Elections don’t just happen.
It takes a lot of people working behind the scenes to make sure we all get to exercise our right to vote.
Let’s start with the employees at the various local boards of elections, the people who prepare the machines and the ballots, and set up the tables and organize the rooms, and set up the pylons and ropes outside to make sure that people can get through the process as quickly and efficiently as possible.
Early voting really took off in popularity this year, requiring more preparation and more time and effort by the staffs.
In many places, the local elections commissioners personally oversaw the balloting, making sure voters were comfortable and that those who couldn’t stand for long periods, for instance, got to the front of the line.
Elections need people to collect and count ballots and to stay after the polls close to lock up. Voters don’t see these people in action, but they’re crucial.
Also helping keep the process going are the thousands of poll workers who signed up to work the early-voting periods and the 15-hour Election Day.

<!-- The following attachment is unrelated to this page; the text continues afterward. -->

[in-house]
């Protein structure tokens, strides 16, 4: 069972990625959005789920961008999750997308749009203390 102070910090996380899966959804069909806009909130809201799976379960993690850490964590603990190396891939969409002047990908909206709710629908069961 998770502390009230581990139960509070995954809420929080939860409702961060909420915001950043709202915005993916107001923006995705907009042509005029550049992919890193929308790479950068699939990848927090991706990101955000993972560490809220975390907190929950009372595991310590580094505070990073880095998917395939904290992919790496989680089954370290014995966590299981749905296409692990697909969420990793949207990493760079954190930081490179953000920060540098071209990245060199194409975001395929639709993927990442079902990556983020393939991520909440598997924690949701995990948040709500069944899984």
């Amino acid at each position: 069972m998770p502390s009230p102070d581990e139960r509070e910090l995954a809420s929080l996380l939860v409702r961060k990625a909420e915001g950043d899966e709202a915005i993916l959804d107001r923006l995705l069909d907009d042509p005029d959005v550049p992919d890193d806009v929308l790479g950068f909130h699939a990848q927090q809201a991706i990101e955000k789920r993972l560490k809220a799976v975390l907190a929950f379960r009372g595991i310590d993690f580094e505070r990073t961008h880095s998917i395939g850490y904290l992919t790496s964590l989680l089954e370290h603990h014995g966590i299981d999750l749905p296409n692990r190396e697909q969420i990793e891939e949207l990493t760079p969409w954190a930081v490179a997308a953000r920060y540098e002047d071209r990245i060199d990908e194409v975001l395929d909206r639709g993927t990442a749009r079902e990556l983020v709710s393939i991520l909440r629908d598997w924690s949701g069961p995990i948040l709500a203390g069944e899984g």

For them, Election Day actually started well before the polls opened at 6 a.m. and lasted until well after the polls closed at 9 p.m.
Many of these workers are dedicated citizens who do this every year. But this election also attracted many first-timers, people who just wanted to contribute in some way.
These individuals sat at registration tables and checked signatures, guided voters to voting stations and voting machines, answered voters’ questions and helped ensure that polling places were kept sanitary. Thank you to all.
Throughout the election process, many people volunteered to help individual candidates, by collecting signatures, putting up signs and helping get the word out.
Some are members of the various political parties. But others are just ordinary citizens who came forward to help elect a candidate they believed in.
And don’t forget the candidates themselves. Most candidates get in it for no other reason but to help their communities and the people who live in them.
They don’t get enough credit for the tremendous effort and time commitment it takes to run for office — the time away from their families, the personal financial expense, and the time away from work and recreational time.
Win or lose, these candidates deserve our thanks for being willing to serve.
For all the other people not named here who contributed to making this important election happen, thank you.
Democracy doesn’t work without you.